• A query to be analyzed relative to the 3D model is input to a view selector module (block 715). The query may be obtained from queries submitted by users in search of a 3D model or may be generated for a particular 3D model based on textual metadata of the 3D model, as previously described. The view selector module processes the query to determine how relevant the 3D model is to the query, and vice versa.
  • At least some 2D views are selected from the associated 3D model (block 720). The selected views may be different two dimensional (2D) views of the 3D model such as images that are sampled from a view sphere of the 3D model (see FIG. 4 b). In one example, the views are selected from the 3D model by rendering a set of thirty-six views which evenly sample a circle parallel to the x-y plane at a fixed z elevation.
  • Image features are extracted from the selected views (block 725). Example image features include view characteristics such as feature points, histograms of colors or any other type of data that provides information about the content or arrangement of the view. The image features are used to determine the most common features that are shared among images that are provided as results in response to the query.
  • Web images and associated user data are retrieved based on the query (block 730). For example, web images that are tagged “Golden Gate Bridge” or “automobile” may be retrieved from an image database. The user data that is retrieved may be used to identify whether or not the image is commonly accessed by users. For example, a click and view history of each image may be accessed to determine whether the image is popular or is often overlooked by users.
  • Some of the web images are identified as positive web images, e.g., the popular web images, and some of the web images are identified as negative web images, e.g., the overlooked web images (block 735). An image feature scorer is employed to rate the web images by promoting the image features of the positive web images and by demoting the image features of the negative web images. The set of positive web images and the set negative web images comprise a training set of images that are used to assign relevance scores to the views of the 3D model.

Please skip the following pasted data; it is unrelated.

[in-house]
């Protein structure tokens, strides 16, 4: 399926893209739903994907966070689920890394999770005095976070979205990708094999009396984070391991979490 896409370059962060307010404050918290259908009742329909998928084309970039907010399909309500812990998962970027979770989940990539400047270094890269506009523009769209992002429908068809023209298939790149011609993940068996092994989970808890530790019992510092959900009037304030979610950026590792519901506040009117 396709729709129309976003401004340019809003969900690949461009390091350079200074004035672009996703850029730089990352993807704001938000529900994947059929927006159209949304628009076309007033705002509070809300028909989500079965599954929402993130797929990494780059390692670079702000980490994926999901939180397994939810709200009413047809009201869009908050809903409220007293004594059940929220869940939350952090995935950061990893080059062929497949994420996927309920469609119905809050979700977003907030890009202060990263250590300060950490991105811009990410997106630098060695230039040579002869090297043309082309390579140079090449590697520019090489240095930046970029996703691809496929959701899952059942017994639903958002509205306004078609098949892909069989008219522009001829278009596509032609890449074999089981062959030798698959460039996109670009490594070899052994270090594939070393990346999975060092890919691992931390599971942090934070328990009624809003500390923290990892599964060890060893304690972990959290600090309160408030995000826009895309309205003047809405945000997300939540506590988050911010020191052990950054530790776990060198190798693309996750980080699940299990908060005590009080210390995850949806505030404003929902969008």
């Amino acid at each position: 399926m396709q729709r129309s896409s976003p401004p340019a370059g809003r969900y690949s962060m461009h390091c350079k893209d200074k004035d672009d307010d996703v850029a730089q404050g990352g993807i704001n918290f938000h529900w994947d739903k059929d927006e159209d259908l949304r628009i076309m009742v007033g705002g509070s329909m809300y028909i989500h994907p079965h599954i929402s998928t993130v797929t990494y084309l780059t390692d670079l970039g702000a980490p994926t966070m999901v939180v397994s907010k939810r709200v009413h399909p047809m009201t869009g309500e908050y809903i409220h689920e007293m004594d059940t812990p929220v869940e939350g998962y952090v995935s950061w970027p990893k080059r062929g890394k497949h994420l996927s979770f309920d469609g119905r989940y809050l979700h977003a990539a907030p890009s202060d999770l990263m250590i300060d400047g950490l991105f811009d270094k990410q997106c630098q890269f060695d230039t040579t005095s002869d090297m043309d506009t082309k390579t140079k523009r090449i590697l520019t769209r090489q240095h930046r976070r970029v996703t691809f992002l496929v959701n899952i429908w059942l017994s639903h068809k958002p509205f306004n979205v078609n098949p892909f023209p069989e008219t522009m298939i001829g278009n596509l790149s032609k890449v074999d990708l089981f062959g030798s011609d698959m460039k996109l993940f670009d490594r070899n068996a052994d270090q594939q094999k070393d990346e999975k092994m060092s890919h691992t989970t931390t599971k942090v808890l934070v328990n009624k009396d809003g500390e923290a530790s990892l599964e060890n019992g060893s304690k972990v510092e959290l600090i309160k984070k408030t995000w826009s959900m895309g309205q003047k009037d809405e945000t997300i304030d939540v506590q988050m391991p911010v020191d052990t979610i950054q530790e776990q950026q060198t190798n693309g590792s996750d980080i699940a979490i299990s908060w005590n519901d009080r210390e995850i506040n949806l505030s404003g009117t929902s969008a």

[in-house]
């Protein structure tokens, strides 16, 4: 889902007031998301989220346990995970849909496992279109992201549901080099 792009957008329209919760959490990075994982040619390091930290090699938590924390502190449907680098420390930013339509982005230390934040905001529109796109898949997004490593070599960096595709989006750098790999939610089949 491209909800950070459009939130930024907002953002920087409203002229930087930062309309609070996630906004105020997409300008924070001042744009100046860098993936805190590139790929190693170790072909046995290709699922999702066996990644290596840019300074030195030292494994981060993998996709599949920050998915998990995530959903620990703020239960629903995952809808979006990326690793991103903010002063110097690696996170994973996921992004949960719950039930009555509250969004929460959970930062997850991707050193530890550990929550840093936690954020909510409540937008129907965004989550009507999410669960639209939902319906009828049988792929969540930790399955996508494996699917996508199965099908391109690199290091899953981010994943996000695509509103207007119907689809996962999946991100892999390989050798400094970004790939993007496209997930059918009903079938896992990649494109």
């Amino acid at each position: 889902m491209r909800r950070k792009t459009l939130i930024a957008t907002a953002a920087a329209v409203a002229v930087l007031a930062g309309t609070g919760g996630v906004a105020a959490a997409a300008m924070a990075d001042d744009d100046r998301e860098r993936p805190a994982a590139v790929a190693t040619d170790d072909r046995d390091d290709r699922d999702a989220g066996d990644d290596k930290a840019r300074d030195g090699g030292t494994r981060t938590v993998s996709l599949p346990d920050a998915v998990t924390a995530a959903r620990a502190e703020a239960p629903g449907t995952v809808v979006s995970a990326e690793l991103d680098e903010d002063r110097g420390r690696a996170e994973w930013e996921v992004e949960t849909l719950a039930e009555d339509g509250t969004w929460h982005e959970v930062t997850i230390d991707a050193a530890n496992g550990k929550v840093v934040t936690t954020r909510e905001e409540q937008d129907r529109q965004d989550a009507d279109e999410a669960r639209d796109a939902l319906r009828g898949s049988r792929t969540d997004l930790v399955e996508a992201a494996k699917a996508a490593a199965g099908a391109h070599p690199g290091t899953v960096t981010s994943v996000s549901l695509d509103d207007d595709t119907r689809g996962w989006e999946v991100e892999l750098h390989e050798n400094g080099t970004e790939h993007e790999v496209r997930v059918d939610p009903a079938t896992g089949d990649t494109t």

• A feature vector is generated for each selected view of the 3D model, each positive web page and each negative web page (block 740). The feature vector is a functional representation of the image features for each selected view or web page, and is generated based on the query using well-known techniques. An image-feature vector conversion may be performed such that the image features of each selected view are represented as a feature vector.
  • A relevance score is calculated and assigned to each selected view of the 3D model (block 745). In some cases, a relevance score may also be calculated for each positive web image in the training set. The relevance score identifies the relevance of the image features of the selected view or the positive web image to the query. The relevance score for each selected view of the 3D model is determined by comparing the feature vector of the selected view with the feature vector of the positive web images such that the view having the feature vector that best corresponds to the most popular web image would have the highest relevance score.
  • As previously described, the view that has the highest relevance score is identified as the best representative view of the 3D model as identified in the query (block 750). The identification of the best representative view may be stored such that this view may be presented to a user in response to a 3D model search that corresponds to the query.